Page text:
Potholes popping up on I-64 near High Rise Bridge, damaging vehicles

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CHESAPEAKE, Va. (WAVY) – 10 On Your Side is on pothole patrol after receiving multiple reports of issues between I-464 and the High Rise Bridge.

“I heard a big bang. I wasn’t sure exactly what happened. Then I noticed on my dashboard it said low tire pressure. When I noticed the car started slowing down, it started shaking and I realized I hit a pothole,” said Lisa Foreman-Tisdale. “As I’m sitting here for two and a half hours waiting for a tow truck, nine cars came in front of me and every single one had a flat tire.” 

Multiple viewers say a pothole on I-64 east between the High Rise Bridge and Great Bridge Boulevard has caused flat tires and damage to their cars. 

“The way it hit, it felt like an actual explosion. I thought that my axle broke off because it was that hard, that bump and that’s why I was like ‘did I hit somebody or did somebody run into me?’,” said Lanza Williams. 

A VDOT spokesman says the Customer Service Center has received more than 30 calls for pavement repair since the beginning of February. He also says the contractor for the I-64 Southside Widening and High Rise Bridge Project made emergency repairs Monday night to a pothole on I-64 east between the High Rise Bridge and Great Bridge Boulevard.

The spokesman also says the contractor’s initial plan included setting aside Thursday evenings to review and repair pavement in that nine-mile stretch. They have now added more worknights to try to stay ahead of those pothole problems.  

He also says the type of asphalt will soon change because of the weather and that will hopefully bring more permanent repairs. 


How to report a pothole

A good thing to remember – reporting a pothole is your responsibility, if you want it to be fixed. To report a pothole on a state-maintained roadway, which encompasses most highways and interstates, check out the Virginia Department of Transportation’s website.

To report a pothole on a state-maintained road in North Carolina, call NCDOT at 1 (877) 368-4968. You can also contact NCDOT online at http://www.ncdot.gov/.

To report a pothole on a city-maintained roadway, find the info for your city below:

  • Chesapeake: You can report a pothole here in the City of Chesapeake. Or call (757) 382-CITY.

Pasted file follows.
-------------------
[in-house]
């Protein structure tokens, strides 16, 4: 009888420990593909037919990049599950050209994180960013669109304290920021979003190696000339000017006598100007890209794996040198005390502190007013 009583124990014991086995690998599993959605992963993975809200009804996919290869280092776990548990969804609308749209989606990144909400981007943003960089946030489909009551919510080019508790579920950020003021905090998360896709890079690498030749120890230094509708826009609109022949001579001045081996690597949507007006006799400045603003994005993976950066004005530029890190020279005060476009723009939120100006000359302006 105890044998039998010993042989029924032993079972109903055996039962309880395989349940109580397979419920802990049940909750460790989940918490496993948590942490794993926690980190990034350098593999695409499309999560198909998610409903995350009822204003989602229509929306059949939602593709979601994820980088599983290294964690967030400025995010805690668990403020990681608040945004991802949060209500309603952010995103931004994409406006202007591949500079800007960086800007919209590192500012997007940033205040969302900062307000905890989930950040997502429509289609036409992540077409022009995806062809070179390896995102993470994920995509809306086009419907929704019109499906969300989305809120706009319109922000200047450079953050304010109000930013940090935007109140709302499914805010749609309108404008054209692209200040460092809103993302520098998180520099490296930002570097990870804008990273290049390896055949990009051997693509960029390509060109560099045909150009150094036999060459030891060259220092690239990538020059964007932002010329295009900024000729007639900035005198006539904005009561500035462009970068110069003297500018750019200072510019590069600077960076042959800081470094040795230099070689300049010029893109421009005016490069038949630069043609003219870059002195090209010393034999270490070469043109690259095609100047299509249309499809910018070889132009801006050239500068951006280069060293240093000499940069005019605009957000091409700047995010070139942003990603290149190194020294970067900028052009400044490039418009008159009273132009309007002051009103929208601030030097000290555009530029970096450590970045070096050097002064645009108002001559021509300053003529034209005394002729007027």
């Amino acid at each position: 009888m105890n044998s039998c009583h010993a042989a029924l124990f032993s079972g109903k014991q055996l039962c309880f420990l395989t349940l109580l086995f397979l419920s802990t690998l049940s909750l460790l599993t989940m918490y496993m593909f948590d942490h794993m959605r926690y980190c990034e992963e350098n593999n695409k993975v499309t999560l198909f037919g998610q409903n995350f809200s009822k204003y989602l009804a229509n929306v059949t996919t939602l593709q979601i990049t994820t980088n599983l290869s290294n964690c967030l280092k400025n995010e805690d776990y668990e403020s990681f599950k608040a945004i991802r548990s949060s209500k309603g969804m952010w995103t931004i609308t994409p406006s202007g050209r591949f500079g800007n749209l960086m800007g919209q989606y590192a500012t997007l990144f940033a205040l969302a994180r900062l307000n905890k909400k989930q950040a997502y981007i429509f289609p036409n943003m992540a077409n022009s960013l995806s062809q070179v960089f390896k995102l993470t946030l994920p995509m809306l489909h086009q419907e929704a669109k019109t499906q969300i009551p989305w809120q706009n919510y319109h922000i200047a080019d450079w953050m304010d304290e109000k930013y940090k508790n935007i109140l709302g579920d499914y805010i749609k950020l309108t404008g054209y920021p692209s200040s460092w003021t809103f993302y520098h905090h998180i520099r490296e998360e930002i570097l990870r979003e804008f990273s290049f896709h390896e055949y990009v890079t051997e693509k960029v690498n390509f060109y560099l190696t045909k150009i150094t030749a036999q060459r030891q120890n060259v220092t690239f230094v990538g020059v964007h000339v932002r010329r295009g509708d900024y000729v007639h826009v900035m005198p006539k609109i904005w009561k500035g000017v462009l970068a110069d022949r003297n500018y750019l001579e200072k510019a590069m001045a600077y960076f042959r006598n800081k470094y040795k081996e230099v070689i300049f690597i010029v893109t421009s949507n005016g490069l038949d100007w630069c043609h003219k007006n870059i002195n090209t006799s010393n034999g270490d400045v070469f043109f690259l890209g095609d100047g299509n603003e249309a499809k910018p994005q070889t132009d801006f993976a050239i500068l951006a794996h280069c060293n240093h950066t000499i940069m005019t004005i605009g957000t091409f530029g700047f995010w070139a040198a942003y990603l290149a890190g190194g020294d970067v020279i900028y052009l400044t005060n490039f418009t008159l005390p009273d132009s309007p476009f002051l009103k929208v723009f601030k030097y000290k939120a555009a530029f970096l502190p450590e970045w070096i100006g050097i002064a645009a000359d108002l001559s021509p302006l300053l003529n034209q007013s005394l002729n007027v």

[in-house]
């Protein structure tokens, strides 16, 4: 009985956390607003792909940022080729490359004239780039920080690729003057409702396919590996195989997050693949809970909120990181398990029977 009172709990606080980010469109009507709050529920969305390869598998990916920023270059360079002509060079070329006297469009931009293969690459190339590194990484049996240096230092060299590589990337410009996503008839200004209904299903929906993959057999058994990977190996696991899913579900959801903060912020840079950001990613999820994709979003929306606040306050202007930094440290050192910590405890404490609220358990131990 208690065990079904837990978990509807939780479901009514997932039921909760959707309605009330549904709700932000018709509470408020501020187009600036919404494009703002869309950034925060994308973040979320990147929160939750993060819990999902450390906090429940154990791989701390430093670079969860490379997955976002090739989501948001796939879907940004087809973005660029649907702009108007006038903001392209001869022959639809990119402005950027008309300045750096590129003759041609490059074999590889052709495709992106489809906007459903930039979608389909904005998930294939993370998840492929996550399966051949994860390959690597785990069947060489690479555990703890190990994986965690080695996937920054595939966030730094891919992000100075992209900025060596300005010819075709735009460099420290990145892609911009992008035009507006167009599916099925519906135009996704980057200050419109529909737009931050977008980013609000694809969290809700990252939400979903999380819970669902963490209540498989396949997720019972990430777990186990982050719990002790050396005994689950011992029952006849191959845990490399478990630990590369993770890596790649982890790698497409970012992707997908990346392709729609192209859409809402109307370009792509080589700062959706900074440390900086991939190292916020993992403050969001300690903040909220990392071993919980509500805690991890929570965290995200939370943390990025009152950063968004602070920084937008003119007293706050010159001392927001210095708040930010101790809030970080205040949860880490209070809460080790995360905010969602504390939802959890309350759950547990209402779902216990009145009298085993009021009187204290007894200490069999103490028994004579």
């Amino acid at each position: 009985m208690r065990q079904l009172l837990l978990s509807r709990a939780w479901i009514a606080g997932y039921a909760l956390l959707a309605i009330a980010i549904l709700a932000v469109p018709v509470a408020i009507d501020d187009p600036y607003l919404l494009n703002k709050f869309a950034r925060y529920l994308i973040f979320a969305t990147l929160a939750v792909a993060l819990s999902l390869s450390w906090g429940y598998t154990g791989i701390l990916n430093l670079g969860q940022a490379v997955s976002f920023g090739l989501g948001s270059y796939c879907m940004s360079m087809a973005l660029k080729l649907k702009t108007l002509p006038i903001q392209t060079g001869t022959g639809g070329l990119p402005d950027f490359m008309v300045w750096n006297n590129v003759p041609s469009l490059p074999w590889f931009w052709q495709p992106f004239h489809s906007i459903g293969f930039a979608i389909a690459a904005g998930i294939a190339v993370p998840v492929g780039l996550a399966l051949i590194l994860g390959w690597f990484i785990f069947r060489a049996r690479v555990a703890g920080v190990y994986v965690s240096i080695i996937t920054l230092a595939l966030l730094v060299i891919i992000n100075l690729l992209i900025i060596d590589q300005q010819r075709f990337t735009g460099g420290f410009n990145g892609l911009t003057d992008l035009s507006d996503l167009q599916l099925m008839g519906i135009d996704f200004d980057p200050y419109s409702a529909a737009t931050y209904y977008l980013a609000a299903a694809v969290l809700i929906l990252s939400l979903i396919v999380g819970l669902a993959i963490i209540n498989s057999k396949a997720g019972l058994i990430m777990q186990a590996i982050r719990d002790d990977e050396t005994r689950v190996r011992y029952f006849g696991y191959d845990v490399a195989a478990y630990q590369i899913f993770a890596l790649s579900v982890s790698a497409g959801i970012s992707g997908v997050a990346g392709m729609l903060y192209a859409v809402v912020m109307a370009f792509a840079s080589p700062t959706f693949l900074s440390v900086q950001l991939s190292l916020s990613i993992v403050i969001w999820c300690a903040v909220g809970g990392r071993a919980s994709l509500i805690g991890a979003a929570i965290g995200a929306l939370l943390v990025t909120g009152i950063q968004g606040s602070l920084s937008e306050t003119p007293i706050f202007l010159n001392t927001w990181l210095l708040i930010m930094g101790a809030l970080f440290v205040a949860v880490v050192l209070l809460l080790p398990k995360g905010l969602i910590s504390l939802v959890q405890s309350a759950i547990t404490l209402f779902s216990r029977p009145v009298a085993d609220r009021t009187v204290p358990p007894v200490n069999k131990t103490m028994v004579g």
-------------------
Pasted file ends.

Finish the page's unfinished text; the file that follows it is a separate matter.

• Hampton: If you need to report a pothole in Hampton, call the city’s Customer Call Center at 311 or (757) 727-8311 between 7 a.m. and 11 p.m., seven days a week. You can also get answers to frequently asked questions on the city website.
  • Newport News: To report a pothole in Newport News call (757) 933-2311.
  • Norfolk: Call the Norfolk Cares Center at (757) 664-6510. Or you can fill out the report a pothole form on the city website.
  • Portsmouth: Report a pothole by calling the Public Works Department at (757) 393-8666 or via this online form.
  • Suffolk: Go to the Suffolk Citizen Connections section of the city’s website to report a pothole.
  • Virginia Beach: Click here to fill out the form to report a pothole. You can also email VB311@vbgov.com. Try to provide the specific address of the pothole or the two cross streets.

Can I File a Claim for Damage to My Vehicle?

If you hit a pothole while driving and it damages your vehicle, VDOT says you have a legal right to submit a damage claim. Claims are investigated case-by-case. Investigators review the circumstances, the type and location of the pothole, if VDOT had been previously notified of the issue, and if crews had been given a reasonable amount of time to repair the pothole.

If you have questions about damage claims, contact VDOT’s Customer Service Center at 1-800-FOR-ROAD (1-800-367-7623).

Why Do So Many Potholes Occur in the Spring?

Spring temperatures warm the cold pavement, melting and evaporating ice. This creates air pockets that can eventually cause the pavement to break up. A winter of heavy snow or rain and several freeze-thaw cycles can mean a big pothole season ahead.

Why don’t some pothole repairs last long?

There are several reasons why VDOT says a newly filled pothole may reopen:

  • When conditions are cold or wet, the material used to patch potholes doesn’t stick as well to the surrounding pavement as when conditions are dry and warm.
  • During winter months, asphalt plants are closed and hot asphalt is not available until spring. In the meantime, we typically use a material called “cold mix,” which isn’t always as durable.
  • If the cause of the pothole is not corrected, i. e. water getting under the pavement, pothole patches may fail, or more potholes may form. The long-term solution is to repair and repave the road.

Copyright 2019 Nexstar Broadcasting, Inc. All rights reserved. This material may not be published, broadcast, rewritten, or redistributed.

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